The membrane potential, which saturates the steady state activation of IK, was determined in Fig 4⇓. A pulse duration of 30 seconds was used, and the amplitude of IK,tail at −40 mV was measured. The relationship between the amplitude of the tail current and the test potential was fitted with a Boltzmann curve. The half saturation was at 26.8±3.5 mV, and the slope factor was 16.1±1.2 mV (n=4). These values are different from those determined previously using relatively short pulses.7 17
Fully Activated Amplitude of IK During the Cell Distension
IK was recorded by depolarization to +60 mV, where activation is almost complete (Fig 4⇑), before and during the mechanical inflation of ventricular cells. In the experiment shown in Fig 5A⇓, the gradual enhancement of IK by applying a 10 mm Hg pressure was monitored by repeating the usual 2-second depolarizing pulses to +60 mV, and the long-lasting depolarizations were applied as required. It was evident that the saturating amplitude of IK was increased by the cell distension. In four experiments using 5 to 20 mm Hg positive pressure, the saturating amplitude of IK during depolarization was increased to 170±30% of the control value. This finding suggests that the inflation of the ventricular myocyte increases the number of available IK channels.
The increase of fully activated IK induced by the cell distension was also confirmed during a continuous depolarization. Because of the variable time lag for the development of IK after applying the positive pressure into the pipette, we used the osmotic method. In Fig 5B⇑, hypotonic solution was applied under a continuous depolarization to +60 mV after saturating IK activation in the control solution. It is evident that IK was further increased by the hypotonic inflation. After terminating the continuous depolarization, further increase of IK in the hypotonic solution was confirmed by repeating the 2-second depolarization. Accordingly, the saturating level of IK in the hypotonic solution was further increased as revealed by the second continuous depolarization. During this depolarization, switching back to the isotonic solution almost completely reversed the increase of IK. Thus, in three cells, the fully activated amplitude of IK was 139±7% of the control value in the hypotonic solution.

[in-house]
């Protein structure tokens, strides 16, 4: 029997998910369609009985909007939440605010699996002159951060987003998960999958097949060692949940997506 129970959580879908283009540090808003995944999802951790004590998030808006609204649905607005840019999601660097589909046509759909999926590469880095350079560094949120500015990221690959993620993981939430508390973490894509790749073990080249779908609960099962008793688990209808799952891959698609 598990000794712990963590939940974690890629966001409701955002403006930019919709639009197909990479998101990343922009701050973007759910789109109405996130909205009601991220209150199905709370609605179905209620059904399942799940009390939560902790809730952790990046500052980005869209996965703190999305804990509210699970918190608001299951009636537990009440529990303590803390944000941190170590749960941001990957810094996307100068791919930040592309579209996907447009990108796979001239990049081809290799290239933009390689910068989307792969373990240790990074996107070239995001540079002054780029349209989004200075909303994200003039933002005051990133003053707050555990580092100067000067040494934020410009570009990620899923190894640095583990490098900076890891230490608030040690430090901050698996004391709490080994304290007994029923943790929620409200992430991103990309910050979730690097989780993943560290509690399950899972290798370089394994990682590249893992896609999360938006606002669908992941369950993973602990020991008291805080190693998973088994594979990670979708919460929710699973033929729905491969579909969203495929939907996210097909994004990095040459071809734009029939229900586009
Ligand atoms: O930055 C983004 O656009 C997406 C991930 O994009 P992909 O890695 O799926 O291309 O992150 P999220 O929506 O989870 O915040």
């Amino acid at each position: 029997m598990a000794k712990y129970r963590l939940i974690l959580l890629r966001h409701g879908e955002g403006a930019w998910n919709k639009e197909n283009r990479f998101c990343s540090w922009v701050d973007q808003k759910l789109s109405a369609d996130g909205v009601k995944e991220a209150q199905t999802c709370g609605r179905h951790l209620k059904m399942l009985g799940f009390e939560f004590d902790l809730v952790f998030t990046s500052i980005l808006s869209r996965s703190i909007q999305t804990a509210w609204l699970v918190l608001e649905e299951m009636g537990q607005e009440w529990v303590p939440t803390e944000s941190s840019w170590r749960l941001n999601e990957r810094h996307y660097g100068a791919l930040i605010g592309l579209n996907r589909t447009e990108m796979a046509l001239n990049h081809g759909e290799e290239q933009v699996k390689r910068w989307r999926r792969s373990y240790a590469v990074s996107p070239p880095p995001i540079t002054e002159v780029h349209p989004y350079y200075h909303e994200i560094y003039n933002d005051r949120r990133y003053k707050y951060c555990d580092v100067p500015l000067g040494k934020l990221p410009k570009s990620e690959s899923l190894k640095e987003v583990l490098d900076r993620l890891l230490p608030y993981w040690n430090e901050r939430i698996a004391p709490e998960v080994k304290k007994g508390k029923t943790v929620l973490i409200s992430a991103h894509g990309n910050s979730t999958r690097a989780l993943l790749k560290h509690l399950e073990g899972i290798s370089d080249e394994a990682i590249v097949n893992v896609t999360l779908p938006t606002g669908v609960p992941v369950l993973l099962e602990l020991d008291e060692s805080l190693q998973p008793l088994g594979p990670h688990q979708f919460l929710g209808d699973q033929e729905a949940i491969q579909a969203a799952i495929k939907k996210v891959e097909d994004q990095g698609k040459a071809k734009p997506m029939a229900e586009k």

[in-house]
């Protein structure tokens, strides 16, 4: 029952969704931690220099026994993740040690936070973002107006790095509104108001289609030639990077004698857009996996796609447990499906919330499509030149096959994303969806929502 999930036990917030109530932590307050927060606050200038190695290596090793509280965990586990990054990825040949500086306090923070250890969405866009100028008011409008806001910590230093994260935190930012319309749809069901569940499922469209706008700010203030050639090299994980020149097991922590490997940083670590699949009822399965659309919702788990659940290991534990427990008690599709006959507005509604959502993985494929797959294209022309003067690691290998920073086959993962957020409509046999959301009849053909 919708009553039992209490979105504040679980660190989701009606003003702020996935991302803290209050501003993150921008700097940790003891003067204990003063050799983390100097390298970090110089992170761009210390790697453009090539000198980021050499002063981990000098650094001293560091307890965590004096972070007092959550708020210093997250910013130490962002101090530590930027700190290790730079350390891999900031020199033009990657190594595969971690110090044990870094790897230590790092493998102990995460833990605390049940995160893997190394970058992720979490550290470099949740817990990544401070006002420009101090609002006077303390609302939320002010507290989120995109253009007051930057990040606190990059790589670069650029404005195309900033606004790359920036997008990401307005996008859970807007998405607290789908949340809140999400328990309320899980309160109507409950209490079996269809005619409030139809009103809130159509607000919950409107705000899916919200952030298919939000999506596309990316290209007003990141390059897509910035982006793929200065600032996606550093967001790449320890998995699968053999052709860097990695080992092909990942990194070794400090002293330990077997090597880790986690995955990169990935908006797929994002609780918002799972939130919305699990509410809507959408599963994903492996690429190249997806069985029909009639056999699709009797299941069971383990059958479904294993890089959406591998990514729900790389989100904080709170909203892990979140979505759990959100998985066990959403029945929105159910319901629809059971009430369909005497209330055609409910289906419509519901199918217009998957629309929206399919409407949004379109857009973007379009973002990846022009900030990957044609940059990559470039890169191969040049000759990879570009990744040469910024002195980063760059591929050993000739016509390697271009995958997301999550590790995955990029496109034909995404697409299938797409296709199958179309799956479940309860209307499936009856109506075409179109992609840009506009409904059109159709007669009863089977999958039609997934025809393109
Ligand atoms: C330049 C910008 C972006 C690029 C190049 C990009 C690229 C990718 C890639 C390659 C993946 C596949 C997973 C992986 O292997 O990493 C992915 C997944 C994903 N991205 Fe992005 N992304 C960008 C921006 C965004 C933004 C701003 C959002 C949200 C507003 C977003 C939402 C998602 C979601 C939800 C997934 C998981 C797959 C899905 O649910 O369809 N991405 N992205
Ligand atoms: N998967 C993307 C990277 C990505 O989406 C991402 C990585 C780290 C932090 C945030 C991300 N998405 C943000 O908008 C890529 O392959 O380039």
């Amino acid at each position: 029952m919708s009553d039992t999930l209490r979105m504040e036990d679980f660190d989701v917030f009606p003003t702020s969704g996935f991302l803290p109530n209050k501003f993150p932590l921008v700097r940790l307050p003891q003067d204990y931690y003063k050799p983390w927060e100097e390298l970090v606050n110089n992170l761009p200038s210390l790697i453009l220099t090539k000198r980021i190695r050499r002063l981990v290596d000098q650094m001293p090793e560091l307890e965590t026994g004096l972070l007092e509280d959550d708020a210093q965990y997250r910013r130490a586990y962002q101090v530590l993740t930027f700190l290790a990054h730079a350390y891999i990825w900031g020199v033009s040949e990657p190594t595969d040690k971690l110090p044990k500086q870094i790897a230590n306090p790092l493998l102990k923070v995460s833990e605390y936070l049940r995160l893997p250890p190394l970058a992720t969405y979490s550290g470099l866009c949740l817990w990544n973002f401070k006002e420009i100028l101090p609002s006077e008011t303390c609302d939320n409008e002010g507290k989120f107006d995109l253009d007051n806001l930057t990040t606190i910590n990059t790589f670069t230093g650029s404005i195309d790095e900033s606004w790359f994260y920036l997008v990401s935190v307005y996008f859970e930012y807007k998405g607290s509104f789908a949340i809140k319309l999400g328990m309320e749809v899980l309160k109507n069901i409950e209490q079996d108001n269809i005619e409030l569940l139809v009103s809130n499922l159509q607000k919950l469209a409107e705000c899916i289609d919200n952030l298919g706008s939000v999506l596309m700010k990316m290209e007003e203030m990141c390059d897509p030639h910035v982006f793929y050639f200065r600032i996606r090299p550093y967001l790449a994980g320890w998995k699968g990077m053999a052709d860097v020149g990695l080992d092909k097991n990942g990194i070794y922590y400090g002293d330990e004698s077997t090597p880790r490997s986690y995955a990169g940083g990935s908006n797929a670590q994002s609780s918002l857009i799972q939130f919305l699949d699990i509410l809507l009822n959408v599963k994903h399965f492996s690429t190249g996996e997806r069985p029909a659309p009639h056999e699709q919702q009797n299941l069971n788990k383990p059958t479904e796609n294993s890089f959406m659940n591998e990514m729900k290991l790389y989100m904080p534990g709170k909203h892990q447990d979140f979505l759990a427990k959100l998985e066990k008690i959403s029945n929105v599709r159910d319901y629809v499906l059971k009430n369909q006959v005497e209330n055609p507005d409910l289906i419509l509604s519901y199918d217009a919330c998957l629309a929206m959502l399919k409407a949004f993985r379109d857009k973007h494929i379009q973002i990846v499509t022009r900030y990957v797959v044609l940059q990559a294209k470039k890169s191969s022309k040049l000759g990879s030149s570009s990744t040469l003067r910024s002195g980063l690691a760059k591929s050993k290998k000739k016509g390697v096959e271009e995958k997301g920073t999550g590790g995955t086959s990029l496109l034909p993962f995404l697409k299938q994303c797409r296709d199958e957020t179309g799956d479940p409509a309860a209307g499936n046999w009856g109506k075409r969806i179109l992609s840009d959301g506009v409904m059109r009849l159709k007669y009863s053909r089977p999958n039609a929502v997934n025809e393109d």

The examination of the fully activated amplitude of IK was further extended to the hypertonic solution (Fig 5C⇑). The superfusion of hypertonic (130% osmolarity) solution decreased the fully activated current level in a reproducible manner. On the average, the saturating current level of IK decreased to 65±7% (n=5) of the control value in the hypertonic solution.
Kinetic Properties of IK Examined by the Long-Lasting Depolarization
Changes in the time courses of IK activation and deactivation by the cell inflation were examined using the long-lasting depolarizing pulse. Fig 6A⇓ shows the semilogarithmic plot of the time-dependent component of IK during the pulse to +60 mV before (left) and after (right) the mechanical cell inflation by applying 10 mm Hg. It is evident that the initial rapid increase of IK within 2 seconds is followed by a very slow exponential activation phase. By fitting a line to the late current change during depolarization, the exponential time constant of the slowest current component was determined to be 20.2±7.7 seconds (n=4) in control cells and 7.6±1.6 seconds (n=5) in inflated cells. This kinetic change may be supplemented by measuring the steady state activation. However, such measurements using long-lasting pulses before and after the cell inflation were not feasible and accurate because of spontaneous current fluctuations during the extremely long experimental time. In three experiments, a trend of negative shift of the half-activation voltage was suggested; namely, it was shifted from 23.9, 35.4, and 28.9 mV to 16.3, 11.9, and 13.3 mV after the cell inflation, respectively.